Reading through the couple hundred oral histories in this volume was equally fascinating and painful. There were details of folk superstitions, of how to fix natural dyes and how to make a banjo, and of the brutal whippings, family separations at auction, and cruel everyday realities of slave life. But there were equal accounts of this time as a kind of golden era (these accounts must be taken with a grain of salt given 1) the interviews took place during the Depression, 2) the question of whether interviewees were able to be fully honest with white interviewers), where their physical needs were cared for and they felt protected by the constrictions of plantation life. One of the standard questions was about the patrollers, later known as the Ku Klux Klan, in their various dialect disguises called the pateroles, the paddy rollers, the Patty Row, and stories of their brutality. A common thread in these stories was that they would show up and demand water in the middle of the night and pour it out in some way that made it disappear, and say something to the effect of, we just arrived from hell, pretty dry there. Hammett Dell, a young man at the time, recounted witnessing one of these scenes and then recognizing his master's laughter in the crowd, at which point he was no longer afraid of ill treatment. And yet embedded in these stories were so many details that just made it stark how many restrictions of behavior and speech and action that slaves accepted in their lives in order to survive. Many described themselves as thriving and content in conditions that could charitably be described as paternalistic, though it's still slavery, of course.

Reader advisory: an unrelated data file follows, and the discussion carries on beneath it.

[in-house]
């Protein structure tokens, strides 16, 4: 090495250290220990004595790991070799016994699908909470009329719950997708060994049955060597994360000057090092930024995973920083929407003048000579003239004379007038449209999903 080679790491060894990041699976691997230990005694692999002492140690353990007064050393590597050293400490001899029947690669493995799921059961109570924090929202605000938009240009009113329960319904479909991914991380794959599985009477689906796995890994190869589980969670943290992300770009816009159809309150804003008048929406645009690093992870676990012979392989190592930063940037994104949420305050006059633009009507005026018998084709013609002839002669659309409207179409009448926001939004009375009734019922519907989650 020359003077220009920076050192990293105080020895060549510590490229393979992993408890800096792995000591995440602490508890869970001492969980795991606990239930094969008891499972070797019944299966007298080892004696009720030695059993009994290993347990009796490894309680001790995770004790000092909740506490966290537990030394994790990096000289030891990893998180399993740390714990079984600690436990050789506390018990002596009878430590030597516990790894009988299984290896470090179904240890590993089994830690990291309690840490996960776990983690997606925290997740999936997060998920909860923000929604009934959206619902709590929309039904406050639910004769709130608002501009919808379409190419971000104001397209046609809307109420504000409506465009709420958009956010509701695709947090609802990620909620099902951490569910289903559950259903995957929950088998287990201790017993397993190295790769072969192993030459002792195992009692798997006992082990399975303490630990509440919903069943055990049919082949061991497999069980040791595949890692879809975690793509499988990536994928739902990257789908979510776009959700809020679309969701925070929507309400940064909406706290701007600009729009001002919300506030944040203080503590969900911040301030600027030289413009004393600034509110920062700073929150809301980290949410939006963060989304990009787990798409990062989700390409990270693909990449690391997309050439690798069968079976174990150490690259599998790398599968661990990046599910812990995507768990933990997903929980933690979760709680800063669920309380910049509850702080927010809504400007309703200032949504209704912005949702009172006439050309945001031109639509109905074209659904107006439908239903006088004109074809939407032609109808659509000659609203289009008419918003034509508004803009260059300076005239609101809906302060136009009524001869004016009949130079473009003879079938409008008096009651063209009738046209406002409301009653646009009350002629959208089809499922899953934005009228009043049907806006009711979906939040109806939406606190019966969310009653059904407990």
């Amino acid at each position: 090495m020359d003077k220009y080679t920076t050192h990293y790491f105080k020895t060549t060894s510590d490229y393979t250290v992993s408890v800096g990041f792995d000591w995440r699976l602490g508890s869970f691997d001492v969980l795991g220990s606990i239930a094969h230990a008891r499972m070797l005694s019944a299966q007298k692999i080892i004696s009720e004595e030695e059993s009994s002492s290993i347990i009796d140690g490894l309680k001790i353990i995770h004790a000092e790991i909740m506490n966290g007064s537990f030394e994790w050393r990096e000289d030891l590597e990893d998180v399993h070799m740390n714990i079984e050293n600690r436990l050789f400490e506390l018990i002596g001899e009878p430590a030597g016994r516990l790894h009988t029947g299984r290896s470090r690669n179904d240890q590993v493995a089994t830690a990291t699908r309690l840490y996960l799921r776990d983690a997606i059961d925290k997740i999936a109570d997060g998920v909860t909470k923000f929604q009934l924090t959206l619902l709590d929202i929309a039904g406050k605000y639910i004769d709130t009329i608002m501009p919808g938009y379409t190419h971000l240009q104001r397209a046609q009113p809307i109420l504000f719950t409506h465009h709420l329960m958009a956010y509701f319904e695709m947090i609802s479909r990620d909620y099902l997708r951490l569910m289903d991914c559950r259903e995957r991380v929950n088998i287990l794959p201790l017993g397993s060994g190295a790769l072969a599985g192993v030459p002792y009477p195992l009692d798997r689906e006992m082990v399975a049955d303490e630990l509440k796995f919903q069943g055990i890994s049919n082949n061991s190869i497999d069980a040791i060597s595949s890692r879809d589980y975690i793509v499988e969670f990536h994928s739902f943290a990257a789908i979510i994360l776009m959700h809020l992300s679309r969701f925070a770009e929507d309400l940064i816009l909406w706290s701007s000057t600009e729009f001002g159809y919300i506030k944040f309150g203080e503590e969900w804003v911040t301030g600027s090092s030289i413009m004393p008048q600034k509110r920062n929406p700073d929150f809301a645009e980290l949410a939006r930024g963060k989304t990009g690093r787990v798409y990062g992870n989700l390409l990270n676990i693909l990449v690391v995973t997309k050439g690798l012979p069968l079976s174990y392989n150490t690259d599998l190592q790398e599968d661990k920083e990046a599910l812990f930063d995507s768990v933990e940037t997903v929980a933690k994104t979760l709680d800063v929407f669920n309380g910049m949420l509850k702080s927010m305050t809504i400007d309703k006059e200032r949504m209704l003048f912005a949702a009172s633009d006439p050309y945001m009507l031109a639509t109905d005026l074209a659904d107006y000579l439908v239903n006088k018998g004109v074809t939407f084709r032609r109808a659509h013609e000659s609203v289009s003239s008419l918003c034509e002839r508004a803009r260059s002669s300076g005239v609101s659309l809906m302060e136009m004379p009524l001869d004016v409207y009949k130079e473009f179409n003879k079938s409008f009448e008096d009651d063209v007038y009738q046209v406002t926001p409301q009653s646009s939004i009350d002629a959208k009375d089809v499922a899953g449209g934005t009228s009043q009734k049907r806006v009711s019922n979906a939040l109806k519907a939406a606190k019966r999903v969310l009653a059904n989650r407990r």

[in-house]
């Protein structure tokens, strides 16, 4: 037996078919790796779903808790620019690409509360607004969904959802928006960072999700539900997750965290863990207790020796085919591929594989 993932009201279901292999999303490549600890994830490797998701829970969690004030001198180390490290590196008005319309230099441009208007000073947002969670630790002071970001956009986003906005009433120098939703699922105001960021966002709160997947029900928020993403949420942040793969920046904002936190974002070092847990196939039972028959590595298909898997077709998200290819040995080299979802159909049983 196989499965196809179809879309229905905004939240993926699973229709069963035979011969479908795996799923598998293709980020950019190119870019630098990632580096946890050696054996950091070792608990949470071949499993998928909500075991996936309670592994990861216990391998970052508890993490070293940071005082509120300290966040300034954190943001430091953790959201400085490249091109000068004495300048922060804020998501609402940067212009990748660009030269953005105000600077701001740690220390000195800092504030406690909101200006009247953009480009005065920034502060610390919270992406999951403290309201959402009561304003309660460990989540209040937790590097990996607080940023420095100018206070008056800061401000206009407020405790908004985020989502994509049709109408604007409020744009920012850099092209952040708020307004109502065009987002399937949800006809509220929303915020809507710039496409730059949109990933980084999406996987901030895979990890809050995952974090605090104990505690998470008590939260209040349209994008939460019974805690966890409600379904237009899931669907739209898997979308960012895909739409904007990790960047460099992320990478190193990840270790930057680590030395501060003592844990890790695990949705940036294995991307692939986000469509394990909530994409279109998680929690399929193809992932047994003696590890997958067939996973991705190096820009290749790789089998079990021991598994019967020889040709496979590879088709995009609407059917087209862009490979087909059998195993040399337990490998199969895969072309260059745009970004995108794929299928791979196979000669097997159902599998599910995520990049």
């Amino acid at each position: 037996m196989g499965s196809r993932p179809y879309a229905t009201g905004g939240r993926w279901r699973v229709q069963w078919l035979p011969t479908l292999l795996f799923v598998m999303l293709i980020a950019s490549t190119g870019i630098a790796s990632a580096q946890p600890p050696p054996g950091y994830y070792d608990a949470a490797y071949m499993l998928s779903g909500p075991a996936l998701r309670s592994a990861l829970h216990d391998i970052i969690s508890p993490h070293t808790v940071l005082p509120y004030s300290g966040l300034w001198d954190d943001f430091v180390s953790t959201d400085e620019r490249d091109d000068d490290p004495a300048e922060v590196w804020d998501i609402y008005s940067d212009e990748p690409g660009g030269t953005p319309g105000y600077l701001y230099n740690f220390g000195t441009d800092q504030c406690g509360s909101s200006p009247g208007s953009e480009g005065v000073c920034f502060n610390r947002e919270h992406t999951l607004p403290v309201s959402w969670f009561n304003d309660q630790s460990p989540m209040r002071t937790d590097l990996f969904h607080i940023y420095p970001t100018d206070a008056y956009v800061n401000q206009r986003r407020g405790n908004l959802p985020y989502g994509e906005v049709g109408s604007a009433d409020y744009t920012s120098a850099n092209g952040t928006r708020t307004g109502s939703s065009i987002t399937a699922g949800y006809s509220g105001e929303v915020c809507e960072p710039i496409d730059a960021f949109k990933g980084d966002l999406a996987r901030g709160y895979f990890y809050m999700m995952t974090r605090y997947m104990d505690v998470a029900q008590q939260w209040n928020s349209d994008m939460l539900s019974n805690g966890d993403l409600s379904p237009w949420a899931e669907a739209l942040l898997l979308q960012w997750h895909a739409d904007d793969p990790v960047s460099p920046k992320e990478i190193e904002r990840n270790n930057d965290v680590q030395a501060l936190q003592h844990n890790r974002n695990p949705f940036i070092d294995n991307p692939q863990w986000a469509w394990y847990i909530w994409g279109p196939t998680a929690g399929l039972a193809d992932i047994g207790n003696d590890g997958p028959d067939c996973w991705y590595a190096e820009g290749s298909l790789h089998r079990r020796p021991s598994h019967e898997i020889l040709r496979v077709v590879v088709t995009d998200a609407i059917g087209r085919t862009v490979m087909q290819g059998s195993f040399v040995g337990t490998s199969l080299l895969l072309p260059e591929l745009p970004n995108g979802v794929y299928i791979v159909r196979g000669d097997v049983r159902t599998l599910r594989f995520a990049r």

The hardest stories to read were about the infants and babies -- one infant who had to be "given away" (how? where? to whom?) when the mother was being walked from auction to her new owners, because it wouldn't stop crying. Another whose mother died after catching fire when she lay down at the hearth to keep warm while nursing her child at night. Some wrote about being bottle-raised by an aunt or grandmother (or simply the generic "grandmother" who would care for all the babies and young children while the field hands worked; most came in several times to nurse their children during the day), slave mothers were taken in as wet nurses to the white babies. Some young female slaves as young as 6 or 7 would have to nurse babies when they were scarcely strong enough to pick them up. The accounts of baby cradles tipped over (and subsequent whippings), white babies slapped or pinched or dropped, black child-nurses whipped when their charges had done something wrong, yup, antebellum infancy sounds pretty brutal. There was also frequent discussion of white parentage, or sometimes Indian, and inferred references to rape or molestation. Alice Davis told a harrowing story: "When I was one month old they said I was so white [my mistress] thought her brother was my father, so she got me and carried me to the meat block and was going to cut my head off" before her "old mistress" (the mistress's mother) came and bought the infant for $40, and kept her until the war ended, and the whole time the baby slept in the same bed as the older woman. Some interviewers simply noted that the ex-slaves were "octoroon" or noted their color/hair texture as coded references to parentage; one or two interviewees simply stated the names of the white slaveowners who were their fathers, and scrupulously called their mother's spouse their step-father throughout the interview.